It was a successful brand and media event for us (with the help of great sponsors and bloggers) but most importantly it also did a lot to raise awareness and aid for homeless youth: 30,000 hours of community service donated, $80K raised, over 7000 hygiene kits created for kids on the street, 1000 pairs of shoes donated by Converse, and all Virgin Mobile Lounge furniture on site was donated to the Sasha Bruce House, a shelter for unaccompanied homeless youth in DC.
So this kind of event which was a sun soaked, beer soaked party Virgin style, also helped us do some good for an important cause.
3. Practice, Don’t Preach
Another fundamental principle is to use our products themselves, whenever possible, for good.
A few examples: Virgin Media UK provides free media access for elderly people in low income housing, Virgin Balloon flights recycles the used balloons into bags and jackets,Virgin America donates tickets to non-profits for fundraising and Virgin Atlantic delivered crucial shelter boxes and needed supplies to Haiti in the wake of that devastating earthquake.
There are many more examples in the Sustainability Report of businesses in each sector trying to use their assets and expertise for good.
Now, we’re definitely not perfect and still have a long way to go towards our vision of a more sustainable, and enjoyable, future- but we’ve taken the time to do an audit of what’s working and what still needs to be improved and we know what work we have cut out for us and are committed to trying our best.
Yeah, but….some of you may be thinking, how can Virgin talk about social responsibility- they own Airlines and other businesses that are bad for the environment?
You are right. And we’ve had that debate internally. Should we try to divest ourselves of these businesses?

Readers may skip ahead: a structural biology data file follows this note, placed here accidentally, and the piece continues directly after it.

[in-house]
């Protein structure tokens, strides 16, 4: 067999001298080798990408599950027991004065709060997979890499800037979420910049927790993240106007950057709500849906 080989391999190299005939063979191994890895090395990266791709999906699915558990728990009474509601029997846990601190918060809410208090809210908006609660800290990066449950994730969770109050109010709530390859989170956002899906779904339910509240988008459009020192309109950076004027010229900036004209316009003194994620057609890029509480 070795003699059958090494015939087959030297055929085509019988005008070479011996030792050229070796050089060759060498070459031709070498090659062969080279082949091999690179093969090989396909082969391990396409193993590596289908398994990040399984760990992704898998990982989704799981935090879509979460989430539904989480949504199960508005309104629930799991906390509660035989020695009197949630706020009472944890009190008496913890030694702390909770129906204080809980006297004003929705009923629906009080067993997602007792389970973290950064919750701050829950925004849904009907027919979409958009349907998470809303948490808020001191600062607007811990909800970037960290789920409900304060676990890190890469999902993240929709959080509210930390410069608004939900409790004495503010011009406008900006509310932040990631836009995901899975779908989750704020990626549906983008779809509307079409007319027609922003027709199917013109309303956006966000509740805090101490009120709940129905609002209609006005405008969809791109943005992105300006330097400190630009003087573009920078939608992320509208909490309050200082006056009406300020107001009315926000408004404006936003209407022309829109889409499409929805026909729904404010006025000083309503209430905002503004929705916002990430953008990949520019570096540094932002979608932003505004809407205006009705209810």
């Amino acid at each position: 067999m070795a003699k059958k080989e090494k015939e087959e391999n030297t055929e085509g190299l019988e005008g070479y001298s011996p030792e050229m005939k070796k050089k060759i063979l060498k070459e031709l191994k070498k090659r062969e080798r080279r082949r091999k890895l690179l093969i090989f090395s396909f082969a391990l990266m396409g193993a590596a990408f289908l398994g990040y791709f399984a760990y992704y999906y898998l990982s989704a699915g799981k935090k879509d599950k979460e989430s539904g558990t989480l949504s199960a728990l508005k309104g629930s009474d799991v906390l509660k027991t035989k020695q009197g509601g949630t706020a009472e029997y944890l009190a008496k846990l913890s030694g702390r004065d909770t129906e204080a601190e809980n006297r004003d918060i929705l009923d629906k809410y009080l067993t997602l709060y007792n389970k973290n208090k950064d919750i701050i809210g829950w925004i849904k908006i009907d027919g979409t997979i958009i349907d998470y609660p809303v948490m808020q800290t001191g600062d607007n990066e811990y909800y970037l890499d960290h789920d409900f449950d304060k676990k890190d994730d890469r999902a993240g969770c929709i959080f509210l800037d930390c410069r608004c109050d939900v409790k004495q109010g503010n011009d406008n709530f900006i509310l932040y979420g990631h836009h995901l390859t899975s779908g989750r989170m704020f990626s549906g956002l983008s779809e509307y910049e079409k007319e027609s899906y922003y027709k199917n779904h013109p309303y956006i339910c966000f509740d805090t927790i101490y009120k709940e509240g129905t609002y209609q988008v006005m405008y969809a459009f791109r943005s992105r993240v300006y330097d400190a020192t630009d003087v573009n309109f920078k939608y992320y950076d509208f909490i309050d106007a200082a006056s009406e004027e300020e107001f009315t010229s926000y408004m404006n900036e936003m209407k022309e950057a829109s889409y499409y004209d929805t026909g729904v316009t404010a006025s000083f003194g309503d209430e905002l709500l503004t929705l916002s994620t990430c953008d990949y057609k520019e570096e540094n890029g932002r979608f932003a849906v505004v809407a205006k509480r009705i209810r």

We know that air travel has a negative impact on the environment. We also know that there are a lot of good things that happen when people fly. It stimulates business, it helps us get to know and understand different cultures, it promotes global understanding and stimulates bonds of friendship and support around the world.
We also know that if we were to pull out of this industry, someone else would swoop in and take over our routes and we can’t be sure how responsible they will be.
So we’ve decided to stay at the table and try to improve things like developing and testing a more sustainable bio fuel, pledging to re-invest profits from the transport businesses through the Clinton Global Initiative and creating Virgin Green Fund- a separate Virgin company making investments in companies in technology or process that reduces carbon emissions, increases the efficient use of energy, water or natural resources.
The last principle is a recognition that the issues facing the world are complex, and no single organization or corporation will be successful if they try and tackle the issues on their own. It’s this belief that we are stronger together than individually that led us to name our charitable arm Virgin Unite.
Virgin Unite launched it in 2004 to unite people to tackle tough social and environmental problems in an entrepreneurial way.
The Virgin Group and Richard Branson fund 100% of the overheads so all the money raised can go directly to front line projects and grassroots partners.
If you want to learn more about Virgin Unite and perhaps get involved in one of our programs, visit http://www.VirginUnite.com.
One of the recent Unite initiatives that we are very excited about is the formation of the Elders which is the brainchild of Richard Branson and musician Peter Gabriel.
The Elders focuses on using wisdom and moral courage from a group of respected leaders who have no other agenda than that of humanity to tackle some of the toughest problems in the world.
It involves a group of 8 elders including Archbishop Desmond Tutu, Nelson Mandela, Kofi Annan and former president Jimmy Carter among others.
As I mentioned, I am not an expert on sustainability. But I do believe that brands have a critical role to play in raising awareness, spurring action and hopefully advancing the debate around business as a force for good and “making money like there is a tomorrow”.
What’s your twist?
What brand approaches to Corporate Social Responsibility do you admire?